Philosophy of Religion and the African American Experience

Conversations with My Christian Friends


Most white philosophers of religion generally presume that philosophy of religion is based on what is a false universality; whereby the white/Western experience is paradigmatic of humanity at-large. The fact remains that Howard Thurman, James H. Cone and William R. Jones, among others, have produced a substantial amount of theological work quite worthy of consideration by philosophers of religion. Yet this corpus of thought is not reflected in the scholarly literature that constitutes the main body of philosophy of religion. Neglect and ignorance of African American Studies is widespread in the academy. By including chapters on Thurman, Cone and Jones, the present book functions as a corrective to this scholarly lacuna.

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Biographical Note

John H. McClendon III, Ph. D., Professor of Philosophy at Michigan State University. He is author of C. L. R. James’s Notes on Dialectics (2005) and co-author of Beyond the White Shadow (2012) a work in the philosophy of sports.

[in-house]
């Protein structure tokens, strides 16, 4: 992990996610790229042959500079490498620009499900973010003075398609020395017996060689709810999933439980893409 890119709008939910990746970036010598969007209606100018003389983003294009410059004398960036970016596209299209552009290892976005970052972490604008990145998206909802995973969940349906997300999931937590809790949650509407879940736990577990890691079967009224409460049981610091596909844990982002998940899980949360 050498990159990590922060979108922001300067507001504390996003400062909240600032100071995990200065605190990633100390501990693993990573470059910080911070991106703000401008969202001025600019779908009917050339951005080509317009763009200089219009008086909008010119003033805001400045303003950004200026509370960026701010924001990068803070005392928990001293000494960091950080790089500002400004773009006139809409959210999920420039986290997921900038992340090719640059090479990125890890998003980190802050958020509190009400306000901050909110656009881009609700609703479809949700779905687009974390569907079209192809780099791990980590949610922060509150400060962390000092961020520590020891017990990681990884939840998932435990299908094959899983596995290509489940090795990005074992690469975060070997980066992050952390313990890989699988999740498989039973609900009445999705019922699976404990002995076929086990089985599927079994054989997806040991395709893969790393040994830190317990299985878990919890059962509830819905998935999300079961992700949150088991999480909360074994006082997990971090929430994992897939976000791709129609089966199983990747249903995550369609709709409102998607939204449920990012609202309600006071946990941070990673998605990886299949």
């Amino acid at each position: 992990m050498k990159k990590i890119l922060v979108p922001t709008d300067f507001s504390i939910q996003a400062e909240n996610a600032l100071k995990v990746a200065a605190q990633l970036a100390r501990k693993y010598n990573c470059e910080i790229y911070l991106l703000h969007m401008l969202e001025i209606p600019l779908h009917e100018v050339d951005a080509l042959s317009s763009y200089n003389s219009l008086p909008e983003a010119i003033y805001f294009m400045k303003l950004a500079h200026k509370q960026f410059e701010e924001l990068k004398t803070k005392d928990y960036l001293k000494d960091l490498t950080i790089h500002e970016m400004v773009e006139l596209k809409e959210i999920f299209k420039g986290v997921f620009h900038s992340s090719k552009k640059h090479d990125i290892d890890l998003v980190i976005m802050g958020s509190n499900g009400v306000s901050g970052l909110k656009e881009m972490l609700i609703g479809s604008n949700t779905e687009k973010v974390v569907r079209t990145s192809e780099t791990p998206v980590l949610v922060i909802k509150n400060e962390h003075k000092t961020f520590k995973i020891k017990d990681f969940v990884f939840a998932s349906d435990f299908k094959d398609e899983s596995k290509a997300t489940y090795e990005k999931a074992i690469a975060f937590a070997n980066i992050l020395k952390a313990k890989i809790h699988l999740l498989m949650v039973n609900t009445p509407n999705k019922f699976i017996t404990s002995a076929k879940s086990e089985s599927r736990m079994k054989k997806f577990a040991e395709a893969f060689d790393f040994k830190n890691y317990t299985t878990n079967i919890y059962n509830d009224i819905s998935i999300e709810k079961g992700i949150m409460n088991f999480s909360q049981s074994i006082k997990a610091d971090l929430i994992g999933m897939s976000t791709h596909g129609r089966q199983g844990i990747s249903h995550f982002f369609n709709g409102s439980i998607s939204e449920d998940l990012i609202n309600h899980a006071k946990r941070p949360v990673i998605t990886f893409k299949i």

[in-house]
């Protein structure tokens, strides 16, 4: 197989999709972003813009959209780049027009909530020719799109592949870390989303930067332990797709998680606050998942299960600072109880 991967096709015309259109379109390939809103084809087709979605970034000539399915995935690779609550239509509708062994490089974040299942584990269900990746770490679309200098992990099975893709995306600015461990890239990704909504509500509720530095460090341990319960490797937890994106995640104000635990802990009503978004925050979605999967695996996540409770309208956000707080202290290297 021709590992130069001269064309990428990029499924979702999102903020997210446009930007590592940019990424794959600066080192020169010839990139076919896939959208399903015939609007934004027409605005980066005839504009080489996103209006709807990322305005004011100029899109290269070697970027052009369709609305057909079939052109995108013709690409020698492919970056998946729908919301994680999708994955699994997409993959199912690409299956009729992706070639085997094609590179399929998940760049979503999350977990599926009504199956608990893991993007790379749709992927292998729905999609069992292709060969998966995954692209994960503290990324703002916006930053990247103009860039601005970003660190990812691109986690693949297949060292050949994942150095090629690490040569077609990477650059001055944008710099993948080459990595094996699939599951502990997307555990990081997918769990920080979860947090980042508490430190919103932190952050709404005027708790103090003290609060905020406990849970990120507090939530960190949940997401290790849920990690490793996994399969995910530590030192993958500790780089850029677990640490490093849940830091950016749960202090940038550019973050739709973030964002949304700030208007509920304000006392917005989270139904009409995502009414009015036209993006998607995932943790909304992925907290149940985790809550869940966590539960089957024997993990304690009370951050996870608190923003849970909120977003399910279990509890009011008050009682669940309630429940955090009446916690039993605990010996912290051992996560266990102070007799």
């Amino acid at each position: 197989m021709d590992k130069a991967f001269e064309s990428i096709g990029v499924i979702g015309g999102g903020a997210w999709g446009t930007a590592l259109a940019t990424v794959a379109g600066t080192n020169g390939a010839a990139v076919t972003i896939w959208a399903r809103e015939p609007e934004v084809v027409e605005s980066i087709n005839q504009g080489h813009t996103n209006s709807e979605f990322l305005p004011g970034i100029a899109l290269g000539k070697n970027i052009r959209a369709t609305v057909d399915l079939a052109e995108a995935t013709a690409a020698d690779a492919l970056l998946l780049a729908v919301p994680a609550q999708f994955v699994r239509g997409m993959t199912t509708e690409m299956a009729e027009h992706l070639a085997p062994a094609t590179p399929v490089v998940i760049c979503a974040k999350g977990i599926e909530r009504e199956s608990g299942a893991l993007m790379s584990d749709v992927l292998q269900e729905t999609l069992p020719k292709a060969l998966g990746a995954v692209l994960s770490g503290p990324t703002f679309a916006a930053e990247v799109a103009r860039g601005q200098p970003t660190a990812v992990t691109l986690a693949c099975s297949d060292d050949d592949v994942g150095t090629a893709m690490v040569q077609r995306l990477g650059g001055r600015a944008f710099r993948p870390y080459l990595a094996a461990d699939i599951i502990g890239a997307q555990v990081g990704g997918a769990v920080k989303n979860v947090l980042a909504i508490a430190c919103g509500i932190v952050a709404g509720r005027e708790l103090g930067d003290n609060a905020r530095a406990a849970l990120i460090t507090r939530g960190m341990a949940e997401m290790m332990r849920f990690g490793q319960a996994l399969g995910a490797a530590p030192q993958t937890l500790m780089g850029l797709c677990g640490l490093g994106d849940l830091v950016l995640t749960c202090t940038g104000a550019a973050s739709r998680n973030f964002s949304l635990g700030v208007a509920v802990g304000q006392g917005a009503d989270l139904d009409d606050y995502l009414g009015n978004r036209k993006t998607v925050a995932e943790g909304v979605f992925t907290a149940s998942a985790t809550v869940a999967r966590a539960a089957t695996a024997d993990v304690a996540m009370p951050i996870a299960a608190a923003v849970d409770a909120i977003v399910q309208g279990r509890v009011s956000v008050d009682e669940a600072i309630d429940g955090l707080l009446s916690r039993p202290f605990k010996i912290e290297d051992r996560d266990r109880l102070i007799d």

Table of contents


Introduction: Conversation on African Americans and Christianity
1 Can a Philosopher Spoil a Good Christian? An Introduction to the Philosophy of Religion and the African American Experience
2 Philosophy of Religion: The Social Basis of Theology and the Secular Character of Philosophy
3 Howard Thurman as Historical Investigator: On Jesus—The Man—As Jew and the Meaning of Christianity
4 James Cone and the Old Testament as History Book: A Philosophical Assessment
5 Biblical Scripture is a History Book: An African American Tradition
6 Constructing Noah as Black: A Contemporary Myth about ‘Historical’ Origins of a Biblical Character
7 William R. Jones and Philosophical Theology: Transgressing and Transforming Conventional Boundaries of Black Liberation Theology
8 Divine Racism and the Matter of Internal Criticism: Theology, Theodicy, and Ideology
Conclusion: Social Outlook and Sacred Text



All interested in philosophy of religion and the African American Christian experience. Also those with interest in Black theology and theologians such as Howard Thurman, James Cone and William R. Jones.

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